Using Fusion 360

I am learning to use Fusion 360, and I cant figure out how to cut down a part to the size I need. Any help appreciated.

Not sure if this is the best way, but I usually construct a plane which I use with the split body function and then delete the other piece which I don’t need. Make sure the part is delinked so that you can edit the bodies.

Imo, switch to solidworks. Works better in the long run.


Even if you don’t do solidworks as it takes a while to get the free key sponsorship, autodesk inventor 2019 works much better than fusion

I’m following this thread because I’m about to learn Fusion 360, too. Both of these statements are not helpful and in my case are actually false. I can’t run either of these on school computers, so neither works better for me than Fusion 360.

@kailasbk , thanks. Can you do something like create a solid and subtract instead? On 123D Design that’s something I prefer over splitting because I can also make cut-outs the same way.

@callen yes, you can create a sketch and when you extrude it select the subtract option which will subtract it from the body it would overlap with.

I actually use fusion 360 to cad robots and have experienced your problem what you have to do is open up the file such as a 2 by 35 long c-channel. Create sketch and sketch out what need to be cut then use the command split bodies and delete what you dont want and save as a different file.@61004JAR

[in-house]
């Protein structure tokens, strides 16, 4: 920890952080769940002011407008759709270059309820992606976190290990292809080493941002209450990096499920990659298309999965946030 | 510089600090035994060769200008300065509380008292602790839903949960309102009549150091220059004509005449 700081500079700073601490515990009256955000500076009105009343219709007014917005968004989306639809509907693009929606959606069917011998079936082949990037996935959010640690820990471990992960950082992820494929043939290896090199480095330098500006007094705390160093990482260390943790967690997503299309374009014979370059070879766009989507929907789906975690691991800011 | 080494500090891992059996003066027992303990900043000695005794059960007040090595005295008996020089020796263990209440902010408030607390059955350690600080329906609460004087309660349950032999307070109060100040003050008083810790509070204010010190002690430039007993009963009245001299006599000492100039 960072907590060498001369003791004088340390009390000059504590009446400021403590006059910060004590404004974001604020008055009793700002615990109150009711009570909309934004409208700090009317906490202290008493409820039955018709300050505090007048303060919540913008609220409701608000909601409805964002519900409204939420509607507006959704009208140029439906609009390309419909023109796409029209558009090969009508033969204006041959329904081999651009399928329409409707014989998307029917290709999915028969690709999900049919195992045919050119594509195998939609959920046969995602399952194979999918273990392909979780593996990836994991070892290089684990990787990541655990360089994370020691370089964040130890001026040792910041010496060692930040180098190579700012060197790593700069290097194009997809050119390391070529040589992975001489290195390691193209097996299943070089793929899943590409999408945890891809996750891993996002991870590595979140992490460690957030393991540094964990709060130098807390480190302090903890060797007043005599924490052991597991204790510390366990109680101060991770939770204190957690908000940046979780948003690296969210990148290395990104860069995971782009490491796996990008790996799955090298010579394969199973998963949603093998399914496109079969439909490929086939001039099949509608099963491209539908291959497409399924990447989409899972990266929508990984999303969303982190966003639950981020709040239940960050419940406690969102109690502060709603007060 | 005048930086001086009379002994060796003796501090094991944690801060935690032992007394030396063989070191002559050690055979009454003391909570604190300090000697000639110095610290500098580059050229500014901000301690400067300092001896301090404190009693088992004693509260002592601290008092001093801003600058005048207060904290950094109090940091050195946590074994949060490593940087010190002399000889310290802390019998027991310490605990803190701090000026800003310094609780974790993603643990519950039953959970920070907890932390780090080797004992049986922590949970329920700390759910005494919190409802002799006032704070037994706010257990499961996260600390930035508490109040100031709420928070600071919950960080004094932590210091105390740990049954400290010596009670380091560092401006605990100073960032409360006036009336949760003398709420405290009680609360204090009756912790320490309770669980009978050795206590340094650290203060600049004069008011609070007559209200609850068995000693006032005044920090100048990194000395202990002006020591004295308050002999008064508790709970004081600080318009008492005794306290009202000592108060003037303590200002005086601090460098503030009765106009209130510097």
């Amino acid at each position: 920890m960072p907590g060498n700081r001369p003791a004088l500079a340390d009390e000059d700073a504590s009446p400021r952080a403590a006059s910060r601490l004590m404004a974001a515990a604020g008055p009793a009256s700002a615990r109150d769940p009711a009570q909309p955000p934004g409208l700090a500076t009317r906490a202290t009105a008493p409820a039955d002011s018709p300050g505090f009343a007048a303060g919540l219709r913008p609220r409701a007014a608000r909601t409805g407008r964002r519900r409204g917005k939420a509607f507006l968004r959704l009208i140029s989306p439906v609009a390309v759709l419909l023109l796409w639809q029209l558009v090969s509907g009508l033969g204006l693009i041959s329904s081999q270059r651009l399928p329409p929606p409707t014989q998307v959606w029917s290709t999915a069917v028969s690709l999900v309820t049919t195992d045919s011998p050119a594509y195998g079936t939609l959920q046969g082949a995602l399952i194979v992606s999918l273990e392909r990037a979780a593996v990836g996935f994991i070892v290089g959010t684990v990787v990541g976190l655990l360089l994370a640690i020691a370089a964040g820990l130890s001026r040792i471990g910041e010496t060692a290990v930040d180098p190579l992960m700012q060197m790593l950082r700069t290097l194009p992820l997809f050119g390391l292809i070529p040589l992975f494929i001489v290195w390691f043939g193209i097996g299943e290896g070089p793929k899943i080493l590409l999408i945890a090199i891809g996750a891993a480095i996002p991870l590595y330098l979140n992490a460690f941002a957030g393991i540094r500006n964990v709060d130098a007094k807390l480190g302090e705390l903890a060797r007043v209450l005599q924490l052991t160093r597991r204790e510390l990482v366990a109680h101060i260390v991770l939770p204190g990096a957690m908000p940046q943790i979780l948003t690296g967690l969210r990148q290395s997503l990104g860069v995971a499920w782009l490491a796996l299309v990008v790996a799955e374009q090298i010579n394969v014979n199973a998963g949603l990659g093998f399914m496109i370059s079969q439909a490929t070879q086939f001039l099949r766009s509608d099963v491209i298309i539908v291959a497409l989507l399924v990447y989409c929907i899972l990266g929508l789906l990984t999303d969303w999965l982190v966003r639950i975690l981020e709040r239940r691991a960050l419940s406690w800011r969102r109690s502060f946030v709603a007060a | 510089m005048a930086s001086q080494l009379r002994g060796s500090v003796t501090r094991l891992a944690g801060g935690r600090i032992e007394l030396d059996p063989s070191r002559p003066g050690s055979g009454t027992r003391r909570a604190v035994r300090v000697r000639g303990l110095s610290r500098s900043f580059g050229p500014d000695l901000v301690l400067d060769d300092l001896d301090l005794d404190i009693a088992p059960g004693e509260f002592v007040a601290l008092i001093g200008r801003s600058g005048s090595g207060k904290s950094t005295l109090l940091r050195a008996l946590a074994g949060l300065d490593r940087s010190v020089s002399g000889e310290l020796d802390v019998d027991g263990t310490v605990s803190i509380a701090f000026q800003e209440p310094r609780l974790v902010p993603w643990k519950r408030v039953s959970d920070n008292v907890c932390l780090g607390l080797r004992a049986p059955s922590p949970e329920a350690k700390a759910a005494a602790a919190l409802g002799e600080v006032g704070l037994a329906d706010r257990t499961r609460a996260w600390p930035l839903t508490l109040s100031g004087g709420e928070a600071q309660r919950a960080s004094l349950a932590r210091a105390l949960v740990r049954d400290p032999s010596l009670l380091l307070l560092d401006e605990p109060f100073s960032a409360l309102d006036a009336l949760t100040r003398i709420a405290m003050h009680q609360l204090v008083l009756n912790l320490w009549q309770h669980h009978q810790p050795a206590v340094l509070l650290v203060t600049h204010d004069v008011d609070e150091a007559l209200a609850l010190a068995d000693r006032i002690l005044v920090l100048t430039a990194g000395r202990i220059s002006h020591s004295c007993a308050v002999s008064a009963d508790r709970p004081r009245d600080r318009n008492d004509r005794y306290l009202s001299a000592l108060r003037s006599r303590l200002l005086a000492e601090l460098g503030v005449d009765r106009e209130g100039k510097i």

using fusion 360 … ur done

This perspective that Solidworks (or Inventor, Siemens NX, OpenSCAD, FreeCAD or what have you) solid modeling software is better than Y frustrates me. The best problem solvers will choose the most appropriate tool for the job. This means being able to adapt to using whatever tools you have the capability to use sometimes. SW and company have their place, and for those who end up in big companies who have the infrastructure/budget for one of the big name tools, you’ll have no choice.

Use Fusion360 when you need:

  • Support for weaker hardware or infrastructure, which is typical in education environments and makes this software the go to almost every time
  • Collaboration tools. Shared workspaces and assemblies, as well as their implementation of a sort of version control makes working on models in a team significantly easier
  • A good piece of modeling software to use if you don’t have a budget: you can use Fusion360 commercially as a startup or small company that has a net profit of less than 100k USD per year. This is huge for people like me who want to get into doing commissioned work or start a small company and not break the law or the bank. A lot of us don’t have the option to use SW or Inventor under an education license due to the desire to commercialize some of our work.
  • A CAD/CAM workflow: Fusion360 can generate gcode for CNC toolpaths and the like from the your models that you make in it. It’s really useful and convenient, seeing as tools like MasterCAM (or whatever people use today) require more overhead and introduce an added workflow into your manufacturing process.

There’s some more features that you add and lose vs other solid modelers, but these are the big ones I can recognize off the top of my head.

Having just been learning Fusion 360 myself, I’ve found this plane method to be really nice. The planes can be constructed so quickly by using “mid plane” or “plane through two edges” for the majority of cuts to be made. Other planes can be made pretty quickly, too. It’s so nice that I think a cut-out would be easier by doing a few plane cuts, deleting the removed piece, and reassembling the remaining pieces into a new whole.